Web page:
haddad book focuses on enviro politics in east asia

John E. Andrus Professor of Government Mary Alice Haddad, a Bailey COE faculty member, recently published her latest book: Environmental Politics in East Asia. In it, she focuses her research on environmental politics in East Asia, with comparisons between China, Japan, Korea, and Taiwan, looking at the importance of prof-business solutions in creating environmental change in these countries and the common factors of success. Haddad also has a deep interest in the power of local governments and their ability to create tangible progress. I was able to sit down with Professor Haddad to talk about her book and her work. 

Your latest book is Environmental Politics in East Asia, about East Asian politics and environmental advocacy. Could you tell me a little bit about that project and the research that went into it?
My dissertation was on grassroots volunteer engagement in Japan. Within that project, I had a question that I asked of all my interview subjects: What is the biggest difference between the early days and now? I thought the answer would be something like ‘young people don’t want to volunteer’ or ‘we don’t have enough money.’ But many of them answered, ‘democracy.’ 

My second solo-authored book, Building Democracy in Japan,  looked at a grassroots story of Japanese democratization. The traditional story told is: Japan lost the war, Americans came in and gave them a constitution, and then—poof!—democracy. We tried that in a bunch of places where it didn’t really work. Japan is one of the very first non-white, non-western, non-Christian places to really democratize, and the way its democracy works is very different than in the United States. And so I wanted to try to get at: How do you have a political culture shift? How do you take a political culture that’s really non-democratic, and democratize it? 

While I was doing that research, I was teaching both a Japanese politics class and a Chinese politics class—two political systems that are super different. The thing that was true in both cases was that environmental issues were the first issues where citizens organized, made demands on the state, and won. So I organized a research project that looked at Japan, Korea, South Korea, Taiwan, and China. All of them are pro-business governments, mostly, and all of them have pretty cutting-edge environmental policies. So my research question going in was: How do you get cutting-edge environmental policy out of fairly conservative pro-business governments? The premise was that environmental advocates in all of these places were doing something that worked. So I wanted to figure out which advocacy strategies work.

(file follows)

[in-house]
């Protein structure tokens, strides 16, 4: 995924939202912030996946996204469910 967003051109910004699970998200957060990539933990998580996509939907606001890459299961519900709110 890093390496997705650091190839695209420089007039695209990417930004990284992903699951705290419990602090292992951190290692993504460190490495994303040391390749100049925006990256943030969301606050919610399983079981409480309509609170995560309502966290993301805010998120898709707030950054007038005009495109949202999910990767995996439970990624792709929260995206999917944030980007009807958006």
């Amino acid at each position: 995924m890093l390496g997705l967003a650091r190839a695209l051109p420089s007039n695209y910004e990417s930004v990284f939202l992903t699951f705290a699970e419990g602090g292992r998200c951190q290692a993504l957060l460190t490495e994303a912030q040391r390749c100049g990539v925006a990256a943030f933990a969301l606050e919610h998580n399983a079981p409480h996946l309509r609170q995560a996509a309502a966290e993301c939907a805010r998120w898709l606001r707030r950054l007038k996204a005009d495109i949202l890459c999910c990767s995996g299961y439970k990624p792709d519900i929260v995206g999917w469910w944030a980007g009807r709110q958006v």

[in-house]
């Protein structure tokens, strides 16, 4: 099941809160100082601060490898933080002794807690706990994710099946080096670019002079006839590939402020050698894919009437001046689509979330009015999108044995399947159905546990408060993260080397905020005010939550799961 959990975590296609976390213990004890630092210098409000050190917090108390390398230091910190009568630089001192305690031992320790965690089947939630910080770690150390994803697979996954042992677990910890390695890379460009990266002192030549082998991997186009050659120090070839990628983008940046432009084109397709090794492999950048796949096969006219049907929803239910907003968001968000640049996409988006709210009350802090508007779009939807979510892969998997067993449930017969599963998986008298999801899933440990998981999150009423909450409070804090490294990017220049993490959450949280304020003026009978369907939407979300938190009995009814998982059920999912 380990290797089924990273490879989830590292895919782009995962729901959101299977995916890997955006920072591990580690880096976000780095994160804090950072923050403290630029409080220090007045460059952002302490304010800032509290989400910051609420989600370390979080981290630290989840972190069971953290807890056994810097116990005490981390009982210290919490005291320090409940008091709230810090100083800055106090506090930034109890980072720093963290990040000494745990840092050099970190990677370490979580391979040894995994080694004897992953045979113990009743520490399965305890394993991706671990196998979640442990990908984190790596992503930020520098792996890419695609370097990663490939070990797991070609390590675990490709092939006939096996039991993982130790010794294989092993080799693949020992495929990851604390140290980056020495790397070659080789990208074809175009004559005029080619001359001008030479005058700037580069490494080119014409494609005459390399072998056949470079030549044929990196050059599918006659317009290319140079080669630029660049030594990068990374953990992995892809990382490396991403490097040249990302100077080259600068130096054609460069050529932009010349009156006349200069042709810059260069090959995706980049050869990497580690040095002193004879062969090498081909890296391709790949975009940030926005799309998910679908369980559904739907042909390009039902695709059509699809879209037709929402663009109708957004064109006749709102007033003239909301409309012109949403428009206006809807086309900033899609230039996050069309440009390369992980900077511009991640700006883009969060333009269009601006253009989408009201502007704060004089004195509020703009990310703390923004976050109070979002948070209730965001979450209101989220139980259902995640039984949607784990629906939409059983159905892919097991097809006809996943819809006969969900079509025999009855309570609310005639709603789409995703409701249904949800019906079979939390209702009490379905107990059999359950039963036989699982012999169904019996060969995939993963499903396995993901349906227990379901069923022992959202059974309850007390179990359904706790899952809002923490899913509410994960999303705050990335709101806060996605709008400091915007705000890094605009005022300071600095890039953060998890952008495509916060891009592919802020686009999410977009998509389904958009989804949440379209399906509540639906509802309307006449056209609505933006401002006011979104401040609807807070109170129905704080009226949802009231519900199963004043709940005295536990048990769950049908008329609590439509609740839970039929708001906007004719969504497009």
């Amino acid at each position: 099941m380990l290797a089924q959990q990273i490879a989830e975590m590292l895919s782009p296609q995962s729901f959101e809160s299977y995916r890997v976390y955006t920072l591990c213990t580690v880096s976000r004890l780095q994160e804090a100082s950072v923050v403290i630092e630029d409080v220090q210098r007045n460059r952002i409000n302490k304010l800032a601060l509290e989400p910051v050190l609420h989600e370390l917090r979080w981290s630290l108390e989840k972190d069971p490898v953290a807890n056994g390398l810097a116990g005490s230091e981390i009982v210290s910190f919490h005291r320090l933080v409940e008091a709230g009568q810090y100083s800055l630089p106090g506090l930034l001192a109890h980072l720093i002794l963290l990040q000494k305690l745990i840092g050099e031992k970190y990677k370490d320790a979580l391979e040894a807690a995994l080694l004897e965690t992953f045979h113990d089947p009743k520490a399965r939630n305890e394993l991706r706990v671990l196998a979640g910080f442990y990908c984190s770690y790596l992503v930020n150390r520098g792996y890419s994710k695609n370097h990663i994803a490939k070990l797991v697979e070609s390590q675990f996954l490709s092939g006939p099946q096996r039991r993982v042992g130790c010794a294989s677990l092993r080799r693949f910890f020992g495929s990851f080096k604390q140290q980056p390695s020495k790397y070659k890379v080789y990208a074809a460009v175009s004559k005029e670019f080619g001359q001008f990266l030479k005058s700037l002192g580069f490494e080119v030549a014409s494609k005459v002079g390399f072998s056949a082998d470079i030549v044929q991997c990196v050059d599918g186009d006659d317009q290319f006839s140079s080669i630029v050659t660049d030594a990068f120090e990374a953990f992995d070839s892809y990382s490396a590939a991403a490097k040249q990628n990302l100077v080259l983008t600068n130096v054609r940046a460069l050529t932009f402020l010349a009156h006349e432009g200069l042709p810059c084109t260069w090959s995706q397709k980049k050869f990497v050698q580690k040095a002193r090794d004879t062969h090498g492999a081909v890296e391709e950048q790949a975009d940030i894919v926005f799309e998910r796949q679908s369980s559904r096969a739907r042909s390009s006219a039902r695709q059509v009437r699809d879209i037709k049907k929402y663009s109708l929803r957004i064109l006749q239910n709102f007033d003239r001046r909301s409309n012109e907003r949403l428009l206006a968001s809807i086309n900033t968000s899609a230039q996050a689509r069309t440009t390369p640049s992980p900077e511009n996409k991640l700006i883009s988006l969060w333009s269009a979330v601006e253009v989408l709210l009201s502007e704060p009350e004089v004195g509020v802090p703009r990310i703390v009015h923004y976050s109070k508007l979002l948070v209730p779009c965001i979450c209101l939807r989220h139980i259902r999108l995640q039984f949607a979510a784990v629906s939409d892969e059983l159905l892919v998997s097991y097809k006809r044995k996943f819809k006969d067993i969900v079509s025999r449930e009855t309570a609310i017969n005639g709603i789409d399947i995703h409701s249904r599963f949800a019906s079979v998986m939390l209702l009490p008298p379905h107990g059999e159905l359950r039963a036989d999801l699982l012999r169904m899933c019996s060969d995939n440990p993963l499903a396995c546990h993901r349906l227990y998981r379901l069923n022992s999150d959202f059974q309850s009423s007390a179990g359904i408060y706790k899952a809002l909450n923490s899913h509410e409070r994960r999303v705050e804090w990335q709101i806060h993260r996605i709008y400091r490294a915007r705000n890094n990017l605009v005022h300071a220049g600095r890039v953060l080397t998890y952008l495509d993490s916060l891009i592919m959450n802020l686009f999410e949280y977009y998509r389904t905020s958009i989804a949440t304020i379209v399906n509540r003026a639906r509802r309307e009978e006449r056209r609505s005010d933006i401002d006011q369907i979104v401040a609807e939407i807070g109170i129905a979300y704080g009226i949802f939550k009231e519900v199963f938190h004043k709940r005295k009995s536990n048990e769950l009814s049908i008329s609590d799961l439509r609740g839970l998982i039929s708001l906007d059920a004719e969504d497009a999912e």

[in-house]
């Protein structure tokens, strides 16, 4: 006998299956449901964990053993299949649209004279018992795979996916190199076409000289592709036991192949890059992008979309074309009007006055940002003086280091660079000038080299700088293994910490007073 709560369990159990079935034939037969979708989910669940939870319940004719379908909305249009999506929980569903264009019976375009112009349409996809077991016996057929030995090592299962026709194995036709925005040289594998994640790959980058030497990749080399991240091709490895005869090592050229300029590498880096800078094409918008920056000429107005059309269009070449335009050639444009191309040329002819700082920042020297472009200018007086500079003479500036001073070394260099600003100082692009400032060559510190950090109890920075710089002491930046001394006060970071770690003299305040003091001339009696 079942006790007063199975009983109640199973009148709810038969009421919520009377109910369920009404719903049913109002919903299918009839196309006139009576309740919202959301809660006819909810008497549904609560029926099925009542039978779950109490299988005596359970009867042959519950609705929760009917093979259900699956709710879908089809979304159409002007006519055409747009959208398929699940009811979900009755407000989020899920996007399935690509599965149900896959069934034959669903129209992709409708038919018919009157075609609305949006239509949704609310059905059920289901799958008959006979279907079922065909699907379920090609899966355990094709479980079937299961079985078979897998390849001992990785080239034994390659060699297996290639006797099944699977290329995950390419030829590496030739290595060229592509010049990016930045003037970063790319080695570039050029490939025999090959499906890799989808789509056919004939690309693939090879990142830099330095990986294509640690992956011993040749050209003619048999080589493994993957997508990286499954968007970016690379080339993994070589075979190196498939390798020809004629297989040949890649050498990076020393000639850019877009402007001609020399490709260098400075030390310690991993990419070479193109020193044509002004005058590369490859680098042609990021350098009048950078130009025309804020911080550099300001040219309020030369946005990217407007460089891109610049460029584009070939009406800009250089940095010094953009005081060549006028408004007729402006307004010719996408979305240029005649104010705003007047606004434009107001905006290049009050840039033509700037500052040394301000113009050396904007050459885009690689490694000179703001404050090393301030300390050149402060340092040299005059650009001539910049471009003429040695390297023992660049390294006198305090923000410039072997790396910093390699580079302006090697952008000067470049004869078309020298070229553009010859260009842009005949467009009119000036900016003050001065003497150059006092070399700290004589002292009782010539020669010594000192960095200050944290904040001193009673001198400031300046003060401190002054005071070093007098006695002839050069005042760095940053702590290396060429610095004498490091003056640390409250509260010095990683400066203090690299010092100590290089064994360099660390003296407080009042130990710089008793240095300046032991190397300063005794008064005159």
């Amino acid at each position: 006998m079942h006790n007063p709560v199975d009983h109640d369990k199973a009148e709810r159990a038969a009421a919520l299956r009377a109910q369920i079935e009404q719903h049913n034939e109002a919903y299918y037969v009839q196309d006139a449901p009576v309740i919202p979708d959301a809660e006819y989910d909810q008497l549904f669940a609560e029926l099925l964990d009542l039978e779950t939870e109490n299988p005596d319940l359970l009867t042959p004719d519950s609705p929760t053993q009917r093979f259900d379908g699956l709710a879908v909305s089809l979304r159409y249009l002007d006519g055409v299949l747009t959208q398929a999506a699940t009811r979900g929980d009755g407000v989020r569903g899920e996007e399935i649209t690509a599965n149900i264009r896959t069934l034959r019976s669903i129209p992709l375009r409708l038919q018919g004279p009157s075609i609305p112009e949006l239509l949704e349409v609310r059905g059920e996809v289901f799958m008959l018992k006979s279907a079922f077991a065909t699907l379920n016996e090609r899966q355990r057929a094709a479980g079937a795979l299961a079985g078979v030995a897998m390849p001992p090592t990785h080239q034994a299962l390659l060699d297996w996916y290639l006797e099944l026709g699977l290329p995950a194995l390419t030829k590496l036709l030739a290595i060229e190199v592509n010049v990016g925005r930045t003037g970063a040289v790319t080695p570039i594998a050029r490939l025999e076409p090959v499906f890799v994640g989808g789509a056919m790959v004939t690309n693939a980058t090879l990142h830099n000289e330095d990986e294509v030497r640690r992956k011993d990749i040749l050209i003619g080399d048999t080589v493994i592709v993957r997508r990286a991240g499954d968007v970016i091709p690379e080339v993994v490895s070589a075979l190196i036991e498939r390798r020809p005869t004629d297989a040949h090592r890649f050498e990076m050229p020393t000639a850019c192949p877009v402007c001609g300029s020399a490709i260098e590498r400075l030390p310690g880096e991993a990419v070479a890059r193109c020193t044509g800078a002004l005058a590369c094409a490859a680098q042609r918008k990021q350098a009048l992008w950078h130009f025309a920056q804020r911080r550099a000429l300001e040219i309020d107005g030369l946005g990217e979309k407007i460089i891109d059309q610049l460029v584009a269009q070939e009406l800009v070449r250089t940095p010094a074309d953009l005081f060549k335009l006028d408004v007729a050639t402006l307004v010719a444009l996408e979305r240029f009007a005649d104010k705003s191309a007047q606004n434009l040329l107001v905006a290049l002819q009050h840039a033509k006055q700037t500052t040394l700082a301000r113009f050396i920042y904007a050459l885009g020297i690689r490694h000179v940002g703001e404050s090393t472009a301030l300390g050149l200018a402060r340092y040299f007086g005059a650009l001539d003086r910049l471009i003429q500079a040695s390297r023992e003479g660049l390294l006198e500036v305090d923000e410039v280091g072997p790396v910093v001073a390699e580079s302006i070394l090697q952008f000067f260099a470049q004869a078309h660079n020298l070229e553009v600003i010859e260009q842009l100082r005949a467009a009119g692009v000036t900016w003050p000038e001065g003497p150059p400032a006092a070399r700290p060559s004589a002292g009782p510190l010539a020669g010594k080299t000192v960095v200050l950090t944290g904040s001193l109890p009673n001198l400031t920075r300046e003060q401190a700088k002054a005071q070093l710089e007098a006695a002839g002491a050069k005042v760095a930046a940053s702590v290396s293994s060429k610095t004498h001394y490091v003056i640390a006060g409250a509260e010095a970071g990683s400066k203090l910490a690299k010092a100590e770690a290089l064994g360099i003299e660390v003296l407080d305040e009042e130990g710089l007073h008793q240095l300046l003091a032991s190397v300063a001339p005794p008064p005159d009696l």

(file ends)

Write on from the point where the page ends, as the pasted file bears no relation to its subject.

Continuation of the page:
What turned out was that no matter who I talked to—in the government, out of the government, advocate, environmentalist, or researcher—there was a consistent set of six things that people did that worked, and it didn’t really matter what the political system was. Political systems really matter if you do advocacy and you fail. If you fail in Japan, you go home, you have a beer, you’re sad. In China, you could disappear. The consequences of failure are different, but what works is the same. And it’s not the things that get all the press in the US. It’s not public protests. It’s not big media campaigns. Those things help. But in terms of what actually works, there’s a set of six things: education, cultivate allies in power, make it work locally, make it matter through art, make it work for business, and think outside the box.”

And so that was the motivation for Effective Advocacy: Lessons From East Asia’s Environmentalists, which is a more of an academic book. And then I came up with this class idea for environmental politics in East Asia, because I thought it was a really good idea to try to do an environmental politics class that was outside of the North American, European context. But when I looked around for course material, I couldn’t find a book for it. That’s why I wrote Environmental Politics in East Asia a minibook that is organized around environmental issue areas rather than advocacy strategies. It looks ar three areas: green business (East Asia does well), pollution (mixed results), and environmental justice (East Asia performs poorly).